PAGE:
Don't Let a Bad Attitude Creep into Your Head

Daily Herald (Arlington Heights, IL), January 9, 2006 | Go to article overview

Don't Let a Bad Attitude Creep into Your Head


Byline: Jim Pawlak

"Don't Let Others Rent Space in Your Head" by Gary Coxe, John Wiley & Sons, $24.95.

The sheer number of hours spent at work exposes us to numerous ways to let others rent space in our heads; these include interactions about deadlines, rumors, change, shifting priorities, negotiations, projects and meetings.

If the head-rental messages are perceived as negative, the usual reactions include defensiveness, fear, lack of trust, self-doubt, pointing blame, etc.

Such reactions promote "glass half empty" thinking and action - don't take risk; keep a low profile. Once immersed in the "glass half empty" phase, you doggedly look for the downside in every situation. Your misery loves company so you engage others with woe- is-me tales.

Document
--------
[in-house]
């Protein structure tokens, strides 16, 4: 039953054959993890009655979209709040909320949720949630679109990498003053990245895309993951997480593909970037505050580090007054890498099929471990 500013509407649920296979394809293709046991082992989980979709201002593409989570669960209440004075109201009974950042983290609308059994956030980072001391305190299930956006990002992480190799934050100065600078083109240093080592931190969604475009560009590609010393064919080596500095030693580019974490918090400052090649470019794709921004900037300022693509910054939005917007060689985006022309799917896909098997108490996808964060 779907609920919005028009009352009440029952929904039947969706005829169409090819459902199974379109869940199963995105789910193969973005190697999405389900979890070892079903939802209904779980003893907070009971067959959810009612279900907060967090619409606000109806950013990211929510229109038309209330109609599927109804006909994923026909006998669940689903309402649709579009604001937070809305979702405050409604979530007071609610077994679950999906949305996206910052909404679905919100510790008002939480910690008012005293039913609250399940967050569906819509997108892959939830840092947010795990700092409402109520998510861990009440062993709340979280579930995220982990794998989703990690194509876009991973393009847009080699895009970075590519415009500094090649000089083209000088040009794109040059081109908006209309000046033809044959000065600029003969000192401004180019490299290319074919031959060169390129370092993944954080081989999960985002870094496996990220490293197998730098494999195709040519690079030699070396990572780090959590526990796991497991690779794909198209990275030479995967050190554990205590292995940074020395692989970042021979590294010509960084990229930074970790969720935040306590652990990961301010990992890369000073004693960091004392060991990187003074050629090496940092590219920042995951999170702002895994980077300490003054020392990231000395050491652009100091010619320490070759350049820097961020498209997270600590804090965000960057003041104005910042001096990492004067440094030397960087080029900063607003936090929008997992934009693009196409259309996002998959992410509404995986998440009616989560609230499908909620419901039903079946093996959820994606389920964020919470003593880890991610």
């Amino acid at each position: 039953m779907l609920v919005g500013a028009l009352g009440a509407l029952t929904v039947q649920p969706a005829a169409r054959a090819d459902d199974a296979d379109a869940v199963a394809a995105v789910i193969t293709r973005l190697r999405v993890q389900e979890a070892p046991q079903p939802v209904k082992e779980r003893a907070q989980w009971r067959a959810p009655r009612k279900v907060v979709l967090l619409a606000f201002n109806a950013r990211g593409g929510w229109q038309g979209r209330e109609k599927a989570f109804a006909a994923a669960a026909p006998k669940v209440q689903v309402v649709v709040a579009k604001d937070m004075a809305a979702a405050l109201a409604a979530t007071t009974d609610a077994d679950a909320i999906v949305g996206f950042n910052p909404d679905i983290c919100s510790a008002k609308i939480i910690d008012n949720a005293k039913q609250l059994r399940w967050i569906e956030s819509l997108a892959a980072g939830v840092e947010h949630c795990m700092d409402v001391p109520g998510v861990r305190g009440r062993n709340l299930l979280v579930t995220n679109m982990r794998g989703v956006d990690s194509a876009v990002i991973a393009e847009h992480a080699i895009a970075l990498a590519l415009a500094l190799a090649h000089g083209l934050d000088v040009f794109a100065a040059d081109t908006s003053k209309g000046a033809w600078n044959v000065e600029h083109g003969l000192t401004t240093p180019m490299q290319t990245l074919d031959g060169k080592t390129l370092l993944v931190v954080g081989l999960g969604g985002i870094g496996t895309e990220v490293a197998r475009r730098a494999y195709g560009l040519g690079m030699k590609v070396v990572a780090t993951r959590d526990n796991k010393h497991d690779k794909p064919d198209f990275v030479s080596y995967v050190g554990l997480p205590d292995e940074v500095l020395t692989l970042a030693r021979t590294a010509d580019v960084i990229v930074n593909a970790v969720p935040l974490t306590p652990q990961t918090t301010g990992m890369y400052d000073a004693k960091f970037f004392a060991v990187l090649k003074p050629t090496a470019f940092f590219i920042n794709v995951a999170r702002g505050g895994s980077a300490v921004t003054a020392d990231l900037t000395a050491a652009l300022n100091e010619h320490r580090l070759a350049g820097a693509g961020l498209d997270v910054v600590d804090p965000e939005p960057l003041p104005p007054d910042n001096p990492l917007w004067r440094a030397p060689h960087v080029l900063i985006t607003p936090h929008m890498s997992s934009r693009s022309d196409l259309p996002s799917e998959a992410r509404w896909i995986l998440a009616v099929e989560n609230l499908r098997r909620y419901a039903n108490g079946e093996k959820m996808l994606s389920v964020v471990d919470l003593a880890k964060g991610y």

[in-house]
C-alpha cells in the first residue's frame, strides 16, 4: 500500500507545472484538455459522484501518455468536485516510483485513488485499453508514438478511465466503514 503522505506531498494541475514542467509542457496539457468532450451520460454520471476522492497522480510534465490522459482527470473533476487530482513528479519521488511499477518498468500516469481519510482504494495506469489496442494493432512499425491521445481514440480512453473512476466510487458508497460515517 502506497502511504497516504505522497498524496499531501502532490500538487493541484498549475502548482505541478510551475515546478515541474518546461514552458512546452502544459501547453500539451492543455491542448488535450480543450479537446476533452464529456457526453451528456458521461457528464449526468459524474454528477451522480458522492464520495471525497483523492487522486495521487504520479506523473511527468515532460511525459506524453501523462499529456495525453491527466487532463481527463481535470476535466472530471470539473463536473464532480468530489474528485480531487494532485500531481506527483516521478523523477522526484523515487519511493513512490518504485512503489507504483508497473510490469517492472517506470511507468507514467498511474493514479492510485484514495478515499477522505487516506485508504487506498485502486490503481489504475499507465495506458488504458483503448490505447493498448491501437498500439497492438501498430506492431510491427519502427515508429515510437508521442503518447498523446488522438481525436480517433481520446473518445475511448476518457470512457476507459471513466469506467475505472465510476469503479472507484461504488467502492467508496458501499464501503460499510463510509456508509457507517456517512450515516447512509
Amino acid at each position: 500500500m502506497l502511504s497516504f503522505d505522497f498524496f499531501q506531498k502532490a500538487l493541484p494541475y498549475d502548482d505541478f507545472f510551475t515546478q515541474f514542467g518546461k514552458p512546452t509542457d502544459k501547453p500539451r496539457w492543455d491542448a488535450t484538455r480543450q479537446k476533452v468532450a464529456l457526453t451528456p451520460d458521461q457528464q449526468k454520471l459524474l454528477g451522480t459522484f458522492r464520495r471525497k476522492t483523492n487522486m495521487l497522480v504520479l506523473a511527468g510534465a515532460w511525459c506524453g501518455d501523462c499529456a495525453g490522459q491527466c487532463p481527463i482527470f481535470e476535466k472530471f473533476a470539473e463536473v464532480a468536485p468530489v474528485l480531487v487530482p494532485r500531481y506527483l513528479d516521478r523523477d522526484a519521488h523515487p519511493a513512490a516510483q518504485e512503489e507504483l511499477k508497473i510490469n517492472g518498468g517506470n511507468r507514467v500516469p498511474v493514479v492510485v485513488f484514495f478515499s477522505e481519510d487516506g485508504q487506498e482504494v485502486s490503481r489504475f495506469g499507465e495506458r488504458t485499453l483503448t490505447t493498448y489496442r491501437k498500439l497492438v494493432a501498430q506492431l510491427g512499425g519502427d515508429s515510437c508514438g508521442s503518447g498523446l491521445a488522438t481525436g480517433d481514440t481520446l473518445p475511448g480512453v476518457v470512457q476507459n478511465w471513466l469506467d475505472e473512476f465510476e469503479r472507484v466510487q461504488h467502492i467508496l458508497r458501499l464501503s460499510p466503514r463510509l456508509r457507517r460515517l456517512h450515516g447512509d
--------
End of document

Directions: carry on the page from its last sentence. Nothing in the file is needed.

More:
The result: Your performance suffers and your career comes to a dead end, which just reinforces your negative attitude.

Coxe introduces readers to a number of filters that heighten awareness of negative self-thinking, and remind them of the damage it does. The first is: "You can't change what you don't acknowledge."

If your actions are inconsistent with personal goals, you'll never reach them. If you don't acknowledge the inconsistency (i.e. you choose to put the blame for underachievement of your goals on others), you'll never reach them.

Next is: beware of "irrational optimism." People who decide to change often do a 180 and plunge headlong into goal-achievement deadlines. Most personal workplace-oriented goals can't involve finite deadlines because you can't control job assignments, changes in management, changes in the company, etc.

What you can control is your accountability for making progress toward your goals by doing the best job you can and looking for learning opportunities. …

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